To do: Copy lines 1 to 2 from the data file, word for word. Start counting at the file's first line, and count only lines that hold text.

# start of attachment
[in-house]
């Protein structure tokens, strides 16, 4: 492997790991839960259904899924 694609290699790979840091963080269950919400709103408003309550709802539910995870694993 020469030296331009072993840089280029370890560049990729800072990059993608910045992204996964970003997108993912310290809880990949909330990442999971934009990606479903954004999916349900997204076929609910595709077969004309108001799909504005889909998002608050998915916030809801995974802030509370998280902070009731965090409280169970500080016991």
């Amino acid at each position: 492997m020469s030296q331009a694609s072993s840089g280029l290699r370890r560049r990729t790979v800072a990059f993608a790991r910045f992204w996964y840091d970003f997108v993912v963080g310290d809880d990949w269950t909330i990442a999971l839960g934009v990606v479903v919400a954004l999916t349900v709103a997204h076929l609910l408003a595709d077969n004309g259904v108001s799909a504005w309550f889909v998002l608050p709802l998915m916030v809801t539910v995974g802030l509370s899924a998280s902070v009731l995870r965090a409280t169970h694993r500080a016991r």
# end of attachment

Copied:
[in-house]
């Protein structure tokens, strides 16, 4: 492997790991839960259904899924 694609290699790979840091963080269950919400709103408003309550709802539910995870694993 020469030296331009072993840089280029370890560049990729800072990059993608910045992204996964970003997108993912310290809880990949909330990442999971934009990606479903954004999916349900997204076929609910595709077969004309108001799909504005889909998002608050998915916030809801995974802030509370998280902070009731965090409280169970500080016991």